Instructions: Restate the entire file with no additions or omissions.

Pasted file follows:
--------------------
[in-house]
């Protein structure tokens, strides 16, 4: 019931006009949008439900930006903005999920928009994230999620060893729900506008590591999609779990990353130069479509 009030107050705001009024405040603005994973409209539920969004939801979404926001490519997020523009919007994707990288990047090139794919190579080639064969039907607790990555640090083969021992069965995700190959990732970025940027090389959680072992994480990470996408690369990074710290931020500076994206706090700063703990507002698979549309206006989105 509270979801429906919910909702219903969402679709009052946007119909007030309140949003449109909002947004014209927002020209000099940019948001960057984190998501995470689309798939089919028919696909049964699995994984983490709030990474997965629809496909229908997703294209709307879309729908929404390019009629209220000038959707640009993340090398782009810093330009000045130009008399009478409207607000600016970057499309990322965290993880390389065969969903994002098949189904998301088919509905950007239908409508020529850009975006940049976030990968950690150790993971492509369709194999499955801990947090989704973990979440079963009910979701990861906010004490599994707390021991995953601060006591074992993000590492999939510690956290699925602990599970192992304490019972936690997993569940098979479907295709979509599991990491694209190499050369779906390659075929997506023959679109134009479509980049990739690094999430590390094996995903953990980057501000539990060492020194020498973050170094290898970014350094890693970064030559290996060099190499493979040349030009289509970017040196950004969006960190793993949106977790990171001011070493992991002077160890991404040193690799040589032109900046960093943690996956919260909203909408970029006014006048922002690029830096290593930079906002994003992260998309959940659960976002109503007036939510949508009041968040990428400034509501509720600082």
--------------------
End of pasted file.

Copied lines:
[in-house]
């Protein structure tokens, strides 16, 4: 019931006009949008439900930006903005999920928009994230999620060893729900506008590591999609779990990353130069479509 009030107050705001009024405040603005994973409209539920969004939801979404926001490519997020523009919007994707990288990047090139794919190579080639064969039907607790990555640090083969021992069965995700190959990732970025940027090389959680072992994480990470996408690369990074710290931020500076994206706090700063703990507002698979549309206006989105 509270979801429906919910909702219903969402679709009052946007119909007030309140949003449109909002947004014209927002020209000099940019948001960057984190998501995470689309798939089919028919696909049964699995994984983490709030990474997965629809496909229908997703294209709307879309729908929404390019009629209220000038959707640009993340090398782009810093330009000045130009008399009478409207607000600016970057499309990322965290993880390389065969969903994002098949189904998301088919509905950007239908409508020529850009975006940049976030990968950690150790993971492509369709194999499955801990947090989704973990979440079963009910979701990861906010004490599994707390021991995953601060006591074992993000590492999939510690956290699925602990599970192992304490019972936690997993569940098979479907295709979509599991990491694209190499050369779906390659075929997506023959679109134009479509980049990739690094999430590390094996995903953990980057501000539990060492020194020498973050170094290898970014350094890693970064030559290996060099190499493979040349030009289509970017040196950004969006960190793993949106977790990171001011070493992991002077160890991404040193690799040589032109900046960093943690996956919260909203909408970029006014006048922002690029830096290593930079906002994003992260998309959940659960976002109503007036939510949508009041968040990428400034509501509720600082």